Delta Takes Flight
How CEO Gerald Grinstein piloted a major airline through bankruptcy
Parker upped his bid to $10 billion. Delta's resistance hardened. But more than that, the Airways bid unified players on the Delta side. "The takeover attempt brought the pilots, executives, and employees together," Moak says. "It focused the senior executives on the fact that the company was very vulnerable."
Goodies. Action followed. Delta promptly announced that it had obtained $2.5 billion in funding to make the leap out of bankruptcy. The creditors' committee officially rejected the US Airways bid. Another boost came when Delta announced a $58 million operating profit for 2006, its first since 2000. And then in March, Delta announced that 39,000 nonexecutive employees would get raises and stock incentives once the company emerged from bankruptcy-spreading the largess far more broadly than had United, which limited incentives to 400 executives when it emerged from bankruptcy in 2006.
Grinstein believes that the heat applied by US Airways provided a giddyap that hastened Delta's emergence from bankruptcy. "The US Airways bid galvanized everyone," he says. "That was a critical, pivotal decision." Delta also benefited from good timing. With the industry poised to enjoy a profitable year in 2007, "the creditors wanted resolution," says Bill Warlick, an analyst with Fitch Ratings. Airline stock values had been rising, he points out, which was a strong incentive for creditors, who would end up holding the majority of Delta's new shares, to push the company out of bankruptcy.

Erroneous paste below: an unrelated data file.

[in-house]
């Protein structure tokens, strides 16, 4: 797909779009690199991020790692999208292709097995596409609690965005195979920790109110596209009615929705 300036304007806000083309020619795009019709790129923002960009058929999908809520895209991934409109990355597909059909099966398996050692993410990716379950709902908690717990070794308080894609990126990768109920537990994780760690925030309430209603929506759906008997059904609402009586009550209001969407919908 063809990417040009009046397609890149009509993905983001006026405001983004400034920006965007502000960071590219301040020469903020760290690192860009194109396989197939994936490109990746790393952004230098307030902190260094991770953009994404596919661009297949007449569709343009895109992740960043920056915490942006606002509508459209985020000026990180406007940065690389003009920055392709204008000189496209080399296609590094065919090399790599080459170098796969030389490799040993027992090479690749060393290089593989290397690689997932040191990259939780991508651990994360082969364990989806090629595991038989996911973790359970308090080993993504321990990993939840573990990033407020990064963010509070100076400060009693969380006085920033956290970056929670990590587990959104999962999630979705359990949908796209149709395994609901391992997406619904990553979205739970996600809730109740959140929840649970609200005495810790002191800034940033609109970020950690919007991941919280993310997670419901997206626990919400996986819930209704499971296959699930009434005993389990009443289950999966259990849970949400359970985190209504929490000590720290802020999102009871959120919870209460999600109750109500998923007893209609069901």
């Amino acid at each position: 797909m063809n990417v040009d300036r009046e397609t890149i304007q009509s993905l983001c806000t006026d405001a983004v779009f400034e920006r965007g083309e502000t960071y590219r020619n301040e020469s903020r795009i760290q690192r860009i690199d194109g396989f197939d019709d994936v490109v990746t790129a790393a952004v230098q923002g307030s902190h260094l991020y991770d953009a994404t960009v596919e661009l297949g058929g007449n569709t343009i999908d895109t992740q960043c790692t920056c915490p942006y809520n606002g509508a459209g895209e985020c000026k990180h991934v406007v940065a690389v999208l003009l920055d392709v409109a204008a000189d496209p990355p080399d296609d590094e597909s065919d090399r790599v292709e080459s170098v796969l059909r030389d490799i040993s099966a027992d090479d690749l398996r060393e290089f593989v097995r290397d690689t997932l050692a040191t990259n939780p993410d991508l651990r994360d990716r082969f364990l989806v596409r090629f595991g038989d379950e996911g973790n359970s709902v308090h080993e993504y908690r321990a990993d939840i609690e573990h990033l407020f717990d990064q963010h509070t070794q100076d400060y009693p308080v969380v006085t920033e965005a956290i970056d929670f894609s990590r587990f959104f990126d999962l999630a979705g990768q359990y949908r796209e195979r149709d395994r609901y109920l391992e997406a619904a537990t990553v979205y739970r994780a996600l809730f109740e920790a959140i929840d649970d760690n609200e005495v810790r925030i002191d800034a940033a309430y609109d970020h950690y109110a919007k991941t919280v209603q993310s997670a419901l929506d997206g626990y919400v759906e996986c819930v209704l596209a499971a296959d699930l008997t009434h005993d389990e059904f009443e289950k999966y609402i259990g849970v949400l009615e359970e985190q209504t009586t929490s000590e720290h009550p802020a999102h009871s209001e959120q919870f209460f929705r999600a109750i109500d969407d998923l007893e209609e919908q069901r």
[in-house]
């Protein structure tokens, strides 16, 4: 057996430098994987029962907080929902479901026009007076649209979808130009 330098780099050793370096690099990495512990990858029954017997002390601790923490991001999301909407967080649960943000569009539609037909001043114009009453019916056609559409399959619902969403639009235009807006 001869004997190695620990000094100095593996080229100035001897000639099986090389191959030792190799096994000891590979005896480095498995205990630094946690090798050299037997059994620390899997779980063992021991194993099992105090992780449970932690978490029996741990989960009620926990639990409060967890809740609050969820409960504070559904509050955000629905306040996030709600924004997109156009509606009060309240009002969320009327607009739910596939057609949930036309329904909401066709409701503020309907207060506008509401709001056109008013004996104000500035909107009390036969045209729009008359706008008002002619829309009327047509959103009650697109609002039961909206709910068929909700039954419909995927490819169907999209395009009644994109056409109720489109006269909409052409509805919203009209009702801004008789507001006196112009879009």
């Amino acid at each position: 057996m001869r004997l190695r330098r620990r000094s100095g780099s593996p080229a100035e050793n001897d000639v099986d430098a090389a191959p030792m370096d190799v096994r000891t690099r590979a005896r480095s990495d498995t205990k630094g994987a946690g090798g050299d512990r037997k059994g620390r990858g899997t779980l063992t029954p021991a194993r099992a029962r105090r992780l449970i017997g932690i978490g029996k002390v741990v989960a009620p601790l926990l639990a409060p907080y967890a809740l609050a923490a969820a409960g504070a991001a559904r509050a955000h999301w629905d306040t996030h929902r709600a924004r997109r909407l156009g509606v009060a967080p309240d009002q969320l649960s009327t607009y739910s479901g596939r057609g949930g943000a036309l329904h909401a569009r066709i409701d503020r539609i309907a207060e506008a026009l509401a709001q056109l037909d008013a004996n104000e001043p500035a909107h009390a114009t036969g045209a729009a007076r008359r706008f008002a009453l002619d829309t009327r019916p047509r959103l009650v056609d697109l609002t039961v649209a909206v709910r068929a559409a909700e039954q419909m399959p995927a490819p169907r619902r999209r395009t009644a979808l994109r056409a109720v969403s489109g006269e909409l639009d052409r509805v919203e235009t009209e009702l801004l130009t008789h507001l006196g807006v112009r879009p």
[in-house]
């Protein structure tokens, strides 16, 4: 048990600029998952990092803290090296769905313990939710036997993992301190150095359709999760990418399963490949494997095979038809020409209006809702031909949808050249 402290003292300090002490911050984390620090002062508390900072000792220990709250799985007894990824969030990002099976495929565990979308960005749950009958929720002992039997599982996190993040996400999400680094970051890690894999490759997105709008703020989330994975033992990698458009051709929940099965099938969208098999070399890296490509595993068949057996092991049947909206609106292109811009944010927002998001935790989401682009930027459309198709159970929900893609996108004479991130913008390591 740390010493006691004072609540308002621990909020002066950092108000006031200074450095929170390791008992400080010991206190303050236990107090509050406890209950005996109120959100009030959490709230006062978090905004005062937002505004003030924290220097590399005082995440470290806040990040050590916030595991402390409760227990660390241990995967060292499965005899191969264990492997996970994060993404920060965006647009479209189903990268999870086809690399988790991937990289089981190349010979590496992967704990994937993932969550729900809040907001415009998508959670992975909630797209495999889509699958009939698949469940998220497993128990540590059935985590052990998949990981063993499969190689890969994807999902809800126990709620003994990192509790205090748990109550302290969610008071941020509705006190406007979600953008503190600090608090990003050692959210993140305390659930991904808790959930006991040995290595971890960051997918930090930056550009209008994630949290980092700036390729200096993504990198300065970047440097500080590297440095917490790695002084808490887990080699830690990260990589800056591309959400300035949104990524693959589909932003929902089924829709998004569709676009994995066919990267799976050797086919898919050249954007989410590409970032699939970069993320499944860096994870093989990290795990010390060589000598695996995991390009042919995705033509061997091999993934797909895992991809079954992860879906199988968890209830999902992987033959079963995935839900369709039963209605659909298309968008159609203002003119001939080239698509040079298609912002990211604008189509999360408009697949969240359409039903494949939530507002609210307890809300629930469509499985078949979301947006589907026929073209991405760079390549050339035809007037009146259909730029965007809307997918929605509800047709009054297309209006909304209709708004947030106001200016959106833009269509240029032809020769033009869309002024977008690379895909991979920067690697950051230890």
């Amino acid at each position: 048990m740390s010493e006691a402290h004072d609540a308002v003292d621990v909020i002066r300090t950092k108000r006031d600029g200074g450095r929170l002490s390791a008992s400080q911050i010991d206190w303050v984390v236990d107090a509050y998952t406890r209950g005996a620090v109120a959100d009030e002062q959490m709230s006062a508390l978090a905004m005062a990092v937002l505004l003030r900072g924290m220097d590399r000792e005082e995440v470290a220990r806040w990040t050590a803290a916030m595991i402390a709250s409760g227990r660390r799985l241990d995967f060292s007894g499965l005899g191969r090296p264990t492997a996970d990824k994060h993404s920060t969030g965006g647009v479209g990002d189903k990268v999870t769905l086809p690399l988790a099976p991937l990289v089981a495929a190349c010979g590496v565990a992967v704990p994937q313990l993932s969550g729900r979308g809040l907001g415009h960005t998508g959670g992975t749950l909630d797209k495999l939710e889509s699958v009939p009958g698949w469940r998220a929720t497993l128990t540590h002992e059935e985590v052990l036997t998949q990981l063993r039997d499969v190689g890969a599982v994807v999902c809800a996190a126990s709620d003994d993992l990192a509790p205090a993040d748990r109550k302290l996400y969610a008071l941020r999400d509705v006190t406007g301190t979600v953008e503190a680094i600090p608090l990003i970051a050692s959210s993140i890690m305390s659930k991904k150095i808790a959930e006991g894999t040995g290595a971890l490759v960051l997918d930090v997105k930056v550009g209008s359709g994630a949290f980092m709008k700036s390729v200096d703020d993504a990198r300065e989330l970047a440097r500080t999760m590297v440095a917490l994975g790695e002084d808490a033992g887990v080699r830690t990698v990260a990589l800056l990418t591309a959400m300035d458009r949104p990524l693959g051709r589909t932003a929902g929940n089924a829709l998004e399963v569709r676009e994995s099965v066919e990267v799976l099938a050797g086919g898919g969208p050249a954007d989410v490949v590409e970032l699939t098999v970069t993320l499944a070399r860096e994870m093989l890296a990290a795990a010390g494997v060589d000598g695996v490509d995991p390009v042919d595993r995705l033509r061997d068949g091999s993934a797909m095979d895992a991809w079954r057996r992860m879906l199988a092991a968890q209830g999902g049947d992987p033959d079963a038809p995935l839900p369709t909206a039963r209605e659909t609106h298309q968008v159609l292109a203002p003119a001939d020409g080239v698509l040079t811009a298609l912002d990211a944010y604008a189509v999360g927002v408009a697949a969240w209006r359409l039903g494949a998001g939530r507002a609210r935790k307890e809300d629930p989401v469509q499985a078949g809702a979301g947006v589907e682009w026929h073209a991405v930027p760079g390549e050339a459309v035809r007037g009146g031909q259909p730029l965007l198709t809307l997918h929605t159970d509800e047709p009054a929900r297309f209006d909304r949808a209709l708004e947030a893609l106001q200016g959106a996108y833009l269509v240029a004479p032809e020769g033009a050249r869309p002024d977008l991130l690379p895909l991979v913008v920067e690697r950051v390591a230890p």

Delta finally exited Chapter 11 on April 30. On May 3, company executives rang the opening bell on the New York Stock Exchange to commemorate the relisting of the company's shares. "Welcome to Independence Day," crowed Bastian, a lead candidate to become CEO once Grinstein retires this summer.
The celebration may be short lived. Rising fuel prices could crimp the industry's flash of profitability. And cutbacks in consumer travel will probably lead to lower fares, shrinking airline revenue. Delta's shares are already trading about 13 percent below the official offering price on May 3. And some big bills are coming. Delta's aircraft are older than those of low-cost competitors, which could require costly recapitalization just as the industry hits another downdraft. And even after six years of widespread restructuring, the airline industry remains troubled. "This is still an industry with a defective structure that's crying out for consolidation," argues Warlick.
For now, Delta looks like a survivor. But in this business, there's no such thing as a steady cruising altitude.
A Q&A with Delta CEO Gerald Grinstein is on the Web at usnews.com/deltaceo